Making your own patterns, this is where it really gets fun! This is where you can create something truly unique and personal and it doesn’t necessarily have to be that hard.
For the purposes of this blog post I am going to focus on patterns for sewing and 2D patterns but I also have a couple of tips for 3D patterns coming up, so keep reading til the end of the post.
The 2D pattern is basically a flat design, that is, until it gets stuffed. This is an awesome way to make plush if you have strong drawing skills but can also be a great technique for very simple shapes and designs. It works very well for bringing a child’s drawing to life for example and I love that 2D plush are especially well suited for displaying on a wall.
Fellow plush artist Leeanna of Plush Goodness makes the most wonderful 2D type plush creations. Look at the photos, you can see her art background through her designs, I love how she sews so much life into her characters.
Luckily for us she was willing to answer my questions about 2D pattern making and share some photos of her work:
My process developed over time through trial and error, and I’m sure that if someone else were to take a look at my patterns they would have a hard time making sense of it all! Since I don’t come from a sewing background, I’ve developed my own shorthand of symbols and notations to mark seams, folds, etc. When I first started, I forgot to allow for seam allowance in my sketches and patterns, and that made for some interesting (frustrating) times when I tried to turn small seams right side out! I’ve learned my lesson now, and am a much better judge of arm/neck/leg hole sizes than I was, that’s for sure.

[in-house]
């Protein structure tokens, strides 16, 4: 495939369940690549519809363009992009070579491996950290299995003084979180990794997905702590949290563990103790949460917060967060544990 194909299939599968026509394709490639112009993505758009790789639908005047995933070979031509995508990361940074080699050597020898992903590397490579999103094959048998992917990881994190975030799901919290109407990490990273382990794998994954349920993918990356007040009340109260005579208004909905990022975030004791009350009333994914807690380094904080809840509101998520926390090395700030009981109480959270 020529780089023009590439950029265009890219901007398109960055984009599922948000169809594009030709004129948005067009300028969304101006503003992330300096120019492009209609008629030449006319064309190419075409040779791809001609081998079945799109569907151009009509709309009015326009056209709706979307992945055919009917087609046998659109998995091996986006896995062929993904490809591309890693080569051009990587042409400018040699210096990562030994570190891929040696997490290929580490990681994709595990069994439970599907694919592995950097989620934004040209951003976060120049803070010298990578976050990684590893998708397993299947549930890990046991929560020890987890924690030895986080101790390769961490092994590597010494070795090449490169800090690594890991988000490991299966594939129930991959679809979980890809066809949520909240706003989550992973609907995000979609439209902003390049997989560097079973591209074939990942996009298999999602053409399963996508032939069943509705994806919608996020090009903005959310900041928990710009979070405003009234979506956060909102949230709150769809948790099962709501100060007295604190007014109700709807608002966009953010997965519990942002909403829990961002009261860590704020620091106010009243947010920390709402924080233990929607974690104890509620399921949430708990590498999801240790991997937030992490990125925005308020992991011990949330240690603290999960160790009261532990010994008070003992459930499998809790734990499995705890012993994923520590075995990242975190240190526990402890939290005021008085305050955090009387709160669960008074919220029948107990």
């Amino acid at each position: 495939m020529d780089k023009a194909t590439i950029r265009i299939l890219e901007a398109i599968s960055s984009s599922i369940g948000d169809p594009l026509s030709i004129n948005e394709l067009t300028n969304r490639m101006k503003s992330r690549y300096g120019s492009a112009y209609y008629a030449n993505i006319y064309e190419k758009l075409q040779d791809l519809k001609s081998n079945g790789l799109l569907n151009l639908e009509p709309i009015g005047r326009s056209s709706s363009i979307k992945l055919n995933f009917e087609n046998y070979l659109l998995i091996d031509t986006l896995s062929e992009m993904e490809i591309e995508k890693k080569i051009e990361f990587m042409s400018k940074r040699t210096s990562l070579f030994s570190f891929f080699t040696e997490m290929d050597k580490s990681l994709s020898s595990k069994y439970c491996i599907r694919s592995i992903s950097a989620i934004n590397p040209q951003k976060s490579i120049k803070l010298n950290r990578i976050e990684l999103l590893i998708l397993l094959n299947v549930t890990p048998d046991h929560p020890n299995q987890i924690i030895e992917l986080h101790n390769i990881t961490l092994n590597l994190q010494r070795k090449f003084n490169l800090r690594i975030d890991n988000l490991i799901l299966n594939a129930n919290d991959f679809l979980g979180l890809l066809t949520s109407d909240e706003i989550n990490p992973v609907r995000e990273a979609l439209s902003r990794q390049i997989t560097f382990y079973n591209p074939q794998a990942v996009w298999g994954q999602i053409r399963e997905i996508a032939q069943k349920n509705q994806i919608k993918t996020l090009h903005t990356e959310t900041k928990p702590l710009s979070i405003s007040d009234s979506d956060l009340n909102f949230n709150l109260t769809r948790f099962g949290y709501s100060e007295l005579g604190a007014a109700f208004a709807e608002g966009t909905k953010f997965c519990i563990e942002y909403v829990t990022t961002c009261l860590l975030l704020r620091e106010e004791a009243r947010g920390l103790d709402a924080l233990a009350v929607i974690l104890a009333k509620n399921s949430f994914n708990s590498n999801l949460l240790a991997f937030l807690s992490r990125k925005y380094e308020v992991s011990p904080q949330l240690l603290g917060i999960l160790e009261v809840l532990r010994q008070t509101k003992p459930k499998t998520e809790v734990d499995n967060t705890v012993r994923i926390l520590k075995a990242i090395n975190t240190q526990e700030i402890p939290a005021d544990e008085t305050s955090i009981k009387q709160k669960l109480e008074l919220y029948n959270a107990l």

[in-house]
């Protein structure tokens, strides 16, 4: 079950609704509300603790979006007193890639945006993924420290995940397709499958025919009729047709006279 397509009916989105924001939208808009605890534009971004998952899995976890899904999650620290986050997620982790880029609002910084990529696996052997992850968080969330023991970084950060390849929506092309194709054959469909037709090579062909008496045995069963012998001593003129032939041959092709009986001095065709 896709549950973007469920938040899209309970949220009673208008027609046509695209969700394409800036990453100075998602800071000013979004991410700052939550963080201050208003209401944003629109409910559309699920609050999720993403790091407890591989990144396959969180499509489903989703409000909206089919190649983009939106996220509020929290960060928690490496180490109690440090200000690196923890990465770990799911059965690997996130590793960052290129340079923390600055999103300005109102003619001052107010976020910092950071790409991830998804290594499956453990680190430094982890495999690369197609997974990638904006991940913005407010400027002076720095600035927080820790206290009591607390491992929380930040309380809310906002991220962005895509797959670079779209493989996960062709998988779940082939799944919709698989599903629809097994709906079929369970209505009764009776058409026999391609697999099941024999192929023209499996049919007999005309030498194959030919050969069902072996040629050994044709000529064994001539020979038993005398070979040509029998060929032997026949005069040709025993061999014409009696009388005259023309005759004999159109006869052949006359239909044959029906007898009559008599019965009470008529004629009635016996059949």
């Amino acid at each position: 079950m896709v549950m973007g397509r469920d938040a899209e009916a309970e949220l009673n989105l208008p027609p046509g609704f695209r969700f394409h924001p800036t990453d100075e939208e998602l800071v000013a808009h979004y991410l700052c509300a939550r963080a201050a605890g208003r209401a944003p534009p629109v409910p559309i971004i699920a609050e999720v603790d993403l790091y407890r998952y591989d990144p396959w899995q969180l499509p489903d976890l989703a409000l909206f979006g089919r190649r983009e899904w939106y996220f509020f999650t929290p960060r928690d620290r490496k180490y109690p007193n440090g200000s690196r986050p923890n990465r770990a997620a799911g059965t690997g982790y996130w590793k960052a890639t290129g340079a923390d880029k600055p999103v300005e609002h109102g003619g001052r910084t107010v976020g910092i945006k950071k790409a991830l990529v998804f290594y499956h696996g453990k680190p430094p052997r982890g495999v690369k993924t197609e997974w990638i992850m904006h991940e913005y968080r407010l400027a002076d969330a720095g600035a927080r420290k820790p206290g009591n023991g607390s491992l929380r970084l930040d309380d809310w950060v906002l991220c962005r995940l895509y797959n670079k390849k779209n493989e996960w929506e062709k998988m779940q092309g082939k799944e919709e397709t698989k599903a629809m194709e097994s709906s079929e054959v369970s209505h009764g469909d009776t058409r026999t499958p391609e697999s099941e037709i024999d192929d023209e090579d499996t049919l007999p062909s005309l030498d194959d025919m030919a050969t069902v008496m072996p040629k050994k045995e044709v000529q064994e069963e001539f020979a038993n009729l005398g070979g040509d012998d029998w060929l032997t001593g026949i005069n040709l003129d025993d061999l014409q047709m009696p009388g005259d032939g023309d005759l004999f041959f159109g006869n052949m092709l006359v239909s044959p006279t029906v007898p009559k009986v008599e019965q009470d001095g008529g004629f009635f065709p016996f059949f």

I always start with the sketch of my character, and the first step is to enlarge the sketch from its smaller sketchbook or doodle version to the actual size that I use to make the pattern from. Once I have the sketch the size I want, I take a ruler and make sure the dimensions are correct; that the width and/or length of the elements are equal, that lines are straight, that sort of thing. Then I start creating my pattern by laying a sheet of tracing paper over each element of the character, tracing the shapes, and adding in seam allowances etc where needed. Once I have all the pieces of the pattern created, the fun really begins! Choosing fabrics and trims is the best part, although sometimes it takes longer than others to find the right fabric for the vision that I have in my head.